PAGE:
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Positioning in SaaS: How to stand out in crowded markets

If you've ever looked at Scot Brinker's MarTech 5000, then you know the B2B SaaS market is extremely crowded. The modern buyer has a vast amount of options when it comes to software that will help them be more successful in their work. And that's great for buyers, but less so for sellers.

Martech5000Scott Brinker's Martech 5000

Psst! Click here for a full interview transcript.

So how can you stand out and differentiate within noisy, crowded, and competitive markets?

Well, the answer is positioning.

And to explore this topic in more detail we caught up with April Dunford, an expert on market strategy and positioning in B2B SaaS. Having launched 16 products to market, held multiple executive roles, and secured successful exits, April explains how companies can bring products to market and get them into the hands of customers that are willing to pay for them.

In this episode we explore the world of positioning and what it means for B2B SaaS companies, including:

  • What positioning is and the factors that impact and influence your positioning
  • A step by step walkthrough of a positioning framework you can use to help ensure you reach the right positioning for your product
  • How you can use positioning to stand out in noisy, crowded markets
  • The role of positioning as part of your category strategy
  • Some real life stories of positioning challenges April has faced throughout her career
  • A sneak peek into April’s upcoming book on positioning, Obviously Awesome, and what we can expect when it launches


Stay tuned to the end of the episode where April takes on our fast five challenge and shares her best piece of advice for fellow SaaS marketers. 

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Enjoy the show!




April Dunford >> 

Obviously Awesome: How to nail positioning so customers get it, buy it, love it >> 

Positioning: The Battle For Your Mind >> on Good Reads

The Four Steps to the Epiphany: Successful Strategies for Startups That Win >> on Good Reads

Sampler >>

Level Jump >>

SparkToro Trending >>

Follow April on Twitter >>


Advance B2B >>
Follow The Growth Hub on Twitter >> @SaaSGrowthHub
Follow Edward on Twitter >> @NordicEdward


Interview transcript

Edward: To kick things off, could you tell us what actually is positioning?

April: Interestingly, positioning is a super old concept and yet if you ask five different people how to define positioning you will literally get five different answers. It’s hilarious to me that positioning as a concept has a positioning problem. It’s ridiculous.

So the concept was defined in the early 1980’s by these guys Reis and Trout in a book called Positioning: The Battle for Your Mind and in it they attempted to define positioning. The book is essentially a book-length definition of what positioning is. You know, I don’t think your podcast listeners want to hear that.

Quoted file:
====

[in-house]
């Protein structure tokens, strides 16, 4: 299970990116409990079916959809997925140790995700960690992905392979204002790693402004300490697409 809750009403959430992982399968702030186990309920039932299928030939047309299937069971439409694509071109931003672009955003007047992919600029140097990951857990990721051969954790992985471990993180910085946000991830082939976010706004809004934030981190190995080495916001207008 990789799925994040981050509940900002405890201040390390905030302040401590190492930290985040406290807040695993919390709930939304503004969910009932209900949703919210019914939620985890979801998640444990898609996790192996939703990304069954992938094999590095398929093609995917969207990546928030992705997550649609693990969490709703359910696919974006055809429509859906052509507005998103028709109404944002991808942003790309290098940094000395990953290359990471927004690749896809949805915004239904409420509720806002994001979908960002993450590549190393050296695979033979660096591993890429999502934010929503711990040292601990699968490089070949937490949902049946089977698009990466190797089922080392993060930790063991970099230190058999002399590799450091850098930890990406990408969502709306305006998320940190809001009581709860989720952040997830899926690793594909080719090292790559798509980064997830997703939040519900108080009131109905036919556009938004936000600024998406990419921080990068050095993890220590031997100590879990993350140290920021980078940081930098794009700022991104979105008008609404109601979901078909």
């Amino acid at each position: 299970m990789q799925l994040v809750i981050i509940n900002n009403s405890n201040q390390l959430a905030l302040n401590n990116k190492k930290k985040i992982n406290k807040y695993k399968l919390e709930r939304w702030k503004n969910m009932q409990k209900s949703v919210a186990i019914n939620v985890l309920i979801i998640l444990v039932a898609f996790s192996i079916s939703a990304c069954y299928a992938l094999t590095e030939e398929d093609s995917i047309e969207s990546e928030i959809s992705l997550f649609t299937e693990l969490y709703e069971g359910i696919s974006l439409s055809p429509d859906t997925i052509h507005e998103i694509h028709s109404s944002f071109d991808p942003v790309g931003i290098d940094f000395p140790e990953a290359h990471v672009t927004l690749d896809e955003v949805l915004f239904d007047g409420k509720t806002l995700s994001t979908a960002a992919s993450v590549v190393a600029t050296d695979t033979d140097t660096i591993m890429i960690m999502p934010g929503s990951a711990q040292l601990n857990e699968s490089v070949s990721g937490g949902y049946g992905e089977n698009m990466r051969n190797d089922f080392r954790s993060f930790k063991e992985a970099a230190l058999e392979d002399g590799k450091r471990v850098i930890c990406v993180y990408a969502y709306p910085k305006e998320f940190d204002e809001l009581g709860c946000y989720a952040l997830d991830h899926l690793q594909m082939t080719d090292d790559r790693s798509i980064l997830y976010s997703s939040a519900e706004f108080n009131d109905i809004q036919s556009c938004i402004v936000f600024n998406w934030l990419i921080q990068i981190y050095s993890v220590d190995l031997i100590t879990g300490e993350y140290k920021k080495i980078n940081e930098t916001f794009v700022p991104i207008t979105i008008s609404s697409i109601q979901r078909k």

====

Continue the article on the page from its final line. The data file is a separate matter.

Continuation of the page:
In my mind, I like to think about positioning as a sum of a bunch of components. And specifically there are five components. So in my mind, it’s a clear definition of:

  1. Who your true competitive alternatives are

  2. What your key unique differentiators are when compared to those competitive alternatives

  3. The value those differentiated features enable for your customers

  4. The segment of potential customers that really care a lot about that value

  5. The definition of the exact market that you intend to win

Positioning is actually pretty complicated and it’s kind of a set of everything that more or less defines your go-to-market strategy.


Edward: Yeah, when we hear the word ‘positioning’ we might think of a positioning statement which is something we’re taught in business school but is positioning really that simple?

April: Oh my god, can I rant about the positioning statement for a while? I’m happy to. I hate the positioning statement so much. It’s like my most hated thing.

So when I first started my career in marketing and we’d get to these questions about positioning people would say, “Oh, we’ll just do a positioning statement”.

A positioning statement is like this Mad Libs, fill in the blank thing. Like “We are a blank, for blank, that does blank as opposed to blank.” The blanks are literally those five things, right? Like, who’s my competition, what’s my differentiator, what’s the value, what market I am in.

But the positioning statement exercise is farcical because you’re essentially filling in these blanks but it gives you no clue how to actually come up with the answers to fill them in. So it tricks you into thinking, well, these things are obvious. Obviously we’re in the most obvious market that we could be in because it just says fill in the blanks. And then I’m just supposed to fill these blanks and memorize this frankenstatement, like “We’re a blank for blank for blank.”